28 arrests as France and Spain hit chief ‘Thief in Law’


Europol supported the French National Police (Police Nationale) and the Spanish National Police (Policía Nacional) in taking down a large criminal network of so-called ‘Thieves in Law’ (Vory V Zakone), who were involved in aggravated property crime, racketeering, extortion and money laundering. The investigation uncovered that the criminal network was involved in the theft and sale of stolen merchandise, smuggling of tobacco and the laundering of criminal assets. 

Since November 2020, the French Criminal Police has been investigating individuals suspected to be members of the ‘Thieves in Law’ criminal structure. The investigation, led by specialised magistrates from the Court of Paris uncovered an extensive Armenian criminal organisation based in France and Spain, led by a Thief in Law in Spain.

The laundering was mostly carried out in Spain, via car mechanics and a caviar import store in Barcelona. Europol supported the operation with operational analysis that enabled national authorities to uncover links between the suspects and their criminal activities, facilitated the information exchange, and coordinated operational meetings. Europol also deployed experts to the field to provide investigators with real-time analytical support and technical expertise.

The action days on 19 and 20 June led to:

38 house searches in France (Clermont-Ferrand, Metz, Lyon, Marseille, Paris) and Spain (Alcasser, Barcelona, Lloret de Mar and Valencia)

28 arrests in France and Spain

Arrest of the chief ‘Thief in Law’

Seizures include 16 luxury watches (one of them valued at EUR 39 000), 8 vehicles, 6 weapons with ammunition, 1 bullet-proof vest, 2 GPS detection devices, over EUR 60 000 cash, numerous mobile phones and electronic devices, as well as various pieces of ‘Thieves in Law’ paraphernalia.

French and the Spanish authorities initiated the joint investigation into this criminal network in November 2020. Previous separate investigative activities of French and Spanish police into several members of the criminal group, many of Armenian and Georgian nationality, uncovered the links between the suspects and showed the extensive spread of the network. Subsequent international cooperation between law enforcement and judicial authorities advanced the investigation, while Europol supported with analysis that uncovered the well-concealed links between the members, including the leader of the criminal organisation.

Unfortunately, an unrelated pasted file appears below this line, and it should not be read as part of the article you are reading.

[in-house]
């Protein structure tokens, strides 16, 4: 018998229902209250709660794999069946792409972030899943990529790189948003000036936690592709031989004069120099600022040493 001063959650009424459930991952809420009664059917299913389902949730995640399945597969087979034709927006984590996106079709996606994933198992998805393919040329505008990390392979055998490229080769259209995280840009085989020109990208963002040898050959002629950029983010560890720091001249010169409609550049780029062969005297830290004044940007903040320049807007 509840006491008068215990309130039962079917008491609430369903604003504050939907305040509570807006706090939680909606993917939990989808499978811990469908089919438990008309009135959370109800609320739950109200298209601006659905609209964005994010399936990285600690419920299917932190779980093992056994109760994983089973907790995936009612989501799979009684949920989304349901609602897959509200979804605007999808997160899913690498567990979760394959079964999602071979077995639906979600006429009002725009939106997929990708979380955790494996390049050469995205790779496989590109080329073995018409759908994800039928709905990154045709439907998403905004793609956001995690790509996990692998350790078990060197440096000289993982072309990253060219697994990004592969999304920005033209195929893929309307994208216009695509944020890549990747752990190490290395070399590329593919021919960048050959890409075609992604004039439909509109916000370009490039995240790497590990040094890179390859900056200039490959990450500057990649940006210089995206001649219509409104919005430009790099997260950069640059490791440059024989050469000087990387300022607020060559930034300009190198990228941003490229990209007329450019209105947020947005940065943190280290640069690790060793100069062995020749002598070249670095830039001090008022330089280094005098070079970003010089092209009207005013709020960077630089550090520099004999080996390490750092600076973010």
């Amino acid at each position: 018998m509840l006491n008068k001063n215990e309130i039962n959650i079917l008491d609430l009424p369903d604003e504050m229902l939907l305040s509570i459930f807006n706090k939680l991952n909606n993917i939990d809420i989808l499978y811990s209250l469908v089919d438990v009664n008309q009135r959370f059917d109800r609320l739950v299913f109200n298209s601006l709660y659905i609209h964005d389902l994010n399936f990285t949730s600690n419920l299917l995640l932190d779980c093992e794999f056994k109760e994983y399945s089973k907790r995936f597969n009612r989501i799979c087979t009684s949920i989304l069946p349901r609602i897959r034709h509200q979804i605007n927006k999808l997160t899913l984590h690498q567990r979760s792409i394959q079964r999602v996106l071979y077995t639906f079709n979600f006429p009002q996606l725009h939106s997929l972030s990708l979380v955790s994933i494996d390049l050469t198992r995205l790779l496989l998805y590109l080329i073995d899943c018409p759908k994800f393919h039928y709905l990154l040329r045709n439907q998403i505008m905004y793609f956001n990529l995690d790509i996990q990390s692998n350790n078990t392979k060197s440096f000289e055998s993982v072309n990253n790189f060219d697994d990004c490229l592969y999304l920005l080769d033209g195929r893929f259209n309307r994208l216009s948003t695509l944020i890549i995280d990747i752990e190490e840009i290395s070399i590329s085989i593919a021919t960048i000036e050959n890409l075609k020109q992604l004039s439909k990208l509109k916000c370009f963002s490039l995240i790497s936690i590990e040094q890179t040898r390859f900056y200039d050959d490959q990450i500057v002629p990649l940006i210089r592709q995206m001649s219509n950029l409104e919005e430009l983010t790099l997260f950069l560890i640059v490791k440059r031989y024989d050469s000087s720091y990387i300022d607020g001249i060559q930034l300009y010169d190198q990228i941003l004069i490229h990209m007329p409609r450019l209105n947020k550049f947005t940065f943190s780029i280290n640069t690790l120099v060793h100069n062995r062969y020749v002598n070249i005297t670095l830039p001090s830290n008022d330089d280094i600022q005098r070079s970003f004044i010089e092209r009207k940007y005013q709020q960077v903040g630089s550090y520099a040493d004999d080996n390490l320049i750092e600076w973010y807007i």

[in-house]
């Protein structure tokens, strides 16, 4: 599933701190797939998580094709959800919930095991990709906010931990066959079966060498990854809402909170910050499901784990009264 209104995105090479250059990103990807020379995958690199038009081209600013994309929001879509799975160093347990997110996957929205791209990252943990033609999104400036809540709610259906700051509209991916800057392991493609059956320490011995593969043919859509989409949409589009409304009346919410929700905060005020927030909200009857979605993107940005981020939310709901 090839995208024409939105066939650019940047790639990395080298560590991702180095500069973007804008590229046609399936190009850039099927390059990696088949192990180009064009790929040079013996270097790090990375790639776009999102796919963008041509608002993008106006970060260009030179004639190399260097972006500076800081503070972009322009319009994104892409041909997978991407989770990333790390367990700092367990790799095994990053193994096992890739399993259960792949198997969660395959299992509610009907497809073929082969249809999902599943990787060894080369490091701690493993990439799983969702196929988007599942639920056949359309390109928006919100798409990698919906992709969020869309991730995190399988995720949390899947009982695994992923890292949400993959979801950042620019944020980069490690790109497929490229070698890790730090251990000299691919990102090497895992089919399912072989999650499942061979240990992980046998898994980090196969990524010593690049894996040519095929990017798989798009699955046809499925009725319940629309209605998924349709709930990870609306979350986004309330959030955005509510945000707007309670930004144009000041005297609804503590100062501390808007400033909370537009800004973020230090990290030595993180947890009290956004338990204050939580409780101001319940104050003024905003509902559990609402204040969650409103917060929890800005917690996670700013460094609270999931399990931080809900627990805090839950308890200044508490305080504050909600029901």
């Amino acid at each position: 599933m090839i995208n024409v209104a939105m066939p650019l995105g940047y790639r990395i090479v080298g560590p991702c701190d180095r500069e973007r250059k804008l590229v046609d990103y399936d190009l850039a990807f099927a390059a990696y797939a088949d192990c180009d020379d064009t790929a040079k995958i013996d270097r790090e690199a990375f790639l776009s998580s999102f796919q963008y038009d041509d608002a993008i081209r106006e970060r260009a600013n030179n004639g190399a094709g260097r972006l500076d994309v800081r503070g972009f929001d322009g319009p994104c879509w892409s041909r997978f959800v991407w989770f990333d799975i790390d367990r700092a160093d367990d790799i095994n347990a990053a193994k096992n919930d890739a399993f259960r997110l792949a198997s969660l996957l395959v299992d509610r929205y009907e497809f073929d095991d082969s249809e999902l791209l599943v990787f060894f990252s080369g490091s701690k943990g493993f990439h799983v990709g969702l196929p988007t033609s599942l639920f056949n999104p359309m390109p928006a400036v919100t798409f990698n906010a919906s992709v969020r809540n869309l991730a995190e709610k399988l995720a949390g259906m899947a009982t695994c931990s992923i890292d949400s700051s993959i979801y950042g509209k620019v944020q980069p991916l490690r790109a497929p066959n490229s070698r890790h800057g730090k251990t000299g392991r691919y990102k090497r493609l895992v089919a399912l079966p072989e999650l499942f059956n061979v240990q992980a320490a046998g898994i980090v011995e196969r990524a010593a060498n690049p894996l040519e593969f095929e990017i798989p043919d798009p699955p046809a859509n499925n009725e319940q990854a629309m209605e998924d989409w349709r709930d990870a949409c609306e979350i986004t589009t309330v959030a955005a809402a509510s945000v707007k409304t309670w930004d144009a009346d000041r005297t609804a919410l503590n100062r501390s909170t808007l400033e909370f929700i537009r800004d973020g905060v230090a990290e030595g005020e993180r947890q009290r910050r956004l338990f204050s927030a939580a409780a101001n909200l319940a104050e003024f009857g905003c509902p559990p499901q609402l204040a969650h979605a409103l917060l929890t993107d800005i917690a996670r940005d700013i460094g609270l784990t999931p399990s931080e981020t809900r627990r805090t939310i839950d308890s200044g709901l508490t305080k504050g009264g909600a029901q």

Crime leader previously investigated for attempted assassination

This network followed the rules of the ‘Thieves in Law’, an especially tightly structured type of a criminal organisation originating from the criminal underground of former Soviet countries. This network specifically was compartmentalised, with stringent codes of conduct that protected the leader and aimed at ensuring its survival. The title that the leader holds guaranteed his status and authority over the other members of the criminal organisation. 

The Spanish national police investigated and detained this individual in 2018 in relation to an attempted assassination of a rival “crowned” thief. This triggered further security measures from the criminal network in order to avoid police actions toward the chief of the organisation. This included its use of different vehicles registered at the name of members of the organisation, and of a house also rented on different name. The vehicles used by the leader would be regularly examined at the organisation's workshops to detect electronic tracking devices that might have been installed by the police. The close collaboration between French and Spanish authorities, supported by Europol, enabled the identification of criminal activities and links between actors, while financial investigators targeted their criminal assets. The leader of the network, subject to European arrest warrant issued by France, is now detained in Spain awaiting further actions against him.